Pakistan condemned South Africa to World Cup elimination and kept alive their own slender chances of advancing to the semi-finals with a 49-run win at Lord's on Sunday.
Chasing 309 to remain in the hunt for a last four berth, South Africa's survival bid petered out on 259-9.
Disciplined Pakistan bowling saw Shadab Khan and Wahab Riaz take three wickets each as South Africa surrendered without a fight.
Faf du Plessis's side had already been roughed up by Haris Sohail's brilliant 59-ball innings of 89 in Pakistan's 308-7.
South Africa's fifth defeat in seven World Cup matches confirmed their embarrassingly early exit, with matches against Sri Lanka and Australia still to play.
For just the second time in their history, and the first time since 2003, South Africa have failed to reach the World Cup knockout stages.
The post-mortem into a woeful World Cup campaign will raise pointed questions about the futures of captain Du Plessis and coach Ottis Gibson.
South Africa have been beset by problems on and off the field -- starting when AB de Villiers' late offer to come out of retirement for the World Cup was rejected.
Their campaign got off to the worst possible start when they were thrashed by hosts England in the tournament opener.
Alarm bells were ringing even louder after a dismal defeat to Bangladesh in their second game and by the time India brushed them aside, it was clear South Africa were in turmoil.
An injury that ruled key pace bowler Dale Steyn out of the tournament was another setback.
Their only win to date was against minnows Afghanistan and their mountain of issues proved too much for the uninspired Proteas players to overcome as they slumped to a tame exit.
Pakistan were also playing for their World Cup survival and mustered a far more whole-hearted effort in the must-win clash.
To the delight of their army of fans, who turned Lord's into a vibrant mass of green, Sarfaraz Ahmed's side could still make the semi-finals.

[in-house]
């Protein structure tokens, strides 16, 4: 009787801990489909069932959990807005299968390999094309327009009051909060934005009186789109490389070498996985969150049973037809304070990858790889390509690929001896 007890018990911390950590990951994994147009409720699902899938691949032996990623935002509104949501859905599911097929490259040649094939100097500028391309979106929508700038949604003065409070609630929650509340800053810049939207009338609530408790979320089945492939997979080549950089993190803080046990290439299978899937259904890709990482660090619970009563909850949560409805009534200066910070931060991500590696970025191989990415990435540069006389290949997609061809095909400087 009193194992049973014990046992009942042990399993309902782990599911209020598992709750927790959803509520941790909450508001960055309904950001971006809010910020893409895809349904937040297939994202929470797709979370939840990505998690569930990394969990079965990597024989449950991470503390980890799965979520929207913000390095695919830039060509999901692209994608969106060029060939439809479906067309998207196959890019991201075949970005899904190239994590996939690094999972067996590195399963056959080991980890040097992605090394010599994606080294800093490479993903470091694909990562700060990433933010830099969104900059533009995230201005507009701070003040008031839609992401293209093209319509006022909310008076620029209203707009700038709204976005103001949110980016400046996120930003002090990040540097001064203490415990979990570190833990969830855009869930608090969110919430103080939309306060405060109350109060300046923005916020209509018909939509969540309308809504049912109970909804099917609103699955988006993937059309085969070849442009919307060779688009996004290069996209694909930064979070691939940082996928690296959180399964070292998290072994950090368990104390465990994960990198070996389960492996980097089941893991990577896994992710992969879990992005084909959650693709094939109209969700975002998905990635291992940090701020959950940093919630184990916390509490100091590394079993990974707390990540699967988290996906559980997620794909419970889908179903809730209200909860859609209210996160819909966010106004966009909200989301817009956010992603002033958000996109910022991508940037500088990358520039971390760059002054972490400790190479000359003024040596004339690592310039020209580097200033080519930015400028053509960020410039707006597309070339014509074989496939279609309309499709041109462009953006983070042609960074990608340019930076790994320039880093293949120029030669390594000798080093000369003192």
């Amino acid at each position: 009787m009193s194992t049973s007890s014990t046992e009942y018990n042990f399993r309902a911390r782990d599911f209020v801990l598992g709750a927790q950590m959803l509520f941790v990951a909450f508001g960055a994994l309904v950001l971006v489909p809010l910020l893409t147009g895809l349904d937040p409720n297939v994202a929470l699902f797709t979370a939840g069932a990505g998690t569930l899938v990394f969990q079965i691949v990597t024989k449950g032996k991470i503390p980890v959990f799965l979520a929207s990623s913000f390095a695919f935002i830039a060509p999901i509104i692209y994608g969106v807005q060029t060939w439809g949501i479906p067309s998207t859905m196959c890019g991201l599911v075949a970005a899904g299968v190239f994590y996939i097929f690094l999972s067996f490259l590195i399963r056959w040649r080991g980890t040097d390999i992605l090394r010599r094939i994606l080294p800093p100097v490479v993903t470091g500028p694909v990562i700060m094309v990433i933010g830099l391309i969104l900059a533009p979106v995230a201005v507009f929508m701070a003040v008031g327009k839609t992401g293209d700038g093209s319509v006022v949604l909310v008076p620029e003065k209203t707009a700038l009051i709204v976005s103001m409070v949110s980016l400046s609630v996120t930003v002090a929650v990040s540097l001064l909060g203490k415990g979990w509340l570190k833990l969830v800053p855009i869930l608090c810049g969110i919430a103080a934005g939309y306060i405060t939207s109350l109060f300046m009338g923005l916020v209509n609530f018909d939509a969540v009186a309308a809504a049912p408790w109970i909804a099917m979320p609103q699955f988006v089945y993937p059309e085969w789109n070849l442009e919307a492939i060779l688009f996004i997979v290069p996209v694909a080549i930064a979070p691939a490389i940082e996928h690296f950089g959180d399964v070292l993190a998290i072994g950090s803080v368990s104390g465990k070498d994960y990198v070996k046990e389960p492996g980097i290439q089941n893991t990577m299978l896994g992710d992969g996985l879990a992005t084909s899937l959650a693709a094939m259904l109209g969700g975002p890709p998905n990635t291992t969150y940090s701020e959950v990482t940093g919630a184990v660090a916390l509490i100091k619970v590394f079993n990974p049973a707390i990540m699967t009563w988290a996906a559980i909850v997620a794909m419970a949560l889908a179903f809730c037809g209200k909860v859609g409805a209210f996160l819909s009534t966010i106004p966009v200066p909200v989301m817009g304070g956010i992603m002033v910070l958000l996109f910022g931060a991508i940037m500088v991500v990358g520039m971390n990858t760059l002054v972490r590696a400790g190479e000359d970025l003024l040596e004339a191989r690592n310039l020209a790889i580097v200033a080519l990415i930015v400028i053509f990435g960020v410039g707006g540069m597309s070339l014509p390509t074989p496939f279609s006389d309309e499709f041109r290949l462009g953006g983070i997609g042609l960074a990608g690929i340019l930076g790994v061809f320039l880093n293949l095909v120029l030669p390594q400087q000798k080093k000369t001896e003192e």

Their second win of the tournament gives them life with three matches remaining in the battle to finish in the top four in the 10-team group stage.
Hour of need
Bangladesh's 322-3 against the West Indies was the only successful chase of more than 250 in this World Cup and South Africa never looked like emulating that feat.
Their task was made all the more difficult when veteran Hashim Amla was trapped lbw by Mohammad Amir for two in the second over.
The Proteas managed only 38 from the first 10 overs and as, the pressure mounted, Quinton de Kock fell for 47, caught on the boundary by the diving Imam-ul-Haq for Shadab's 50th ODI wicket.
On 91-2 in the 20th over and with the required run-rate climbing, South Africa needed a big innings from Du Plessis.
Encapsulating a turbulent World Cup for the skipper and his team, the skipper could not get the job done in their hour of need.
He perished for 63 when a mistimed swipe against Amir ballooned high in the air for Sarfaraz to take a simple catch.
Rassie van der Dussen went in similar fashion, skying Shadab to give Mohammed Hafeez a catch that pushed South Africa towards the exit.
Sohail's dashing display had set the tone for a dispiriting day for South Africa.
The 30-year-old, dropped following Pakistan's opener against the West Indies, made up for lost time as he demolished South Africa's beleaguered bowlers.
Hitting nine fours and three sixes in his ruthless blitz, Sohail gave Pakistan a shot of adrenaline after Babar Azam's more sedate 69 laid the foundations for victory.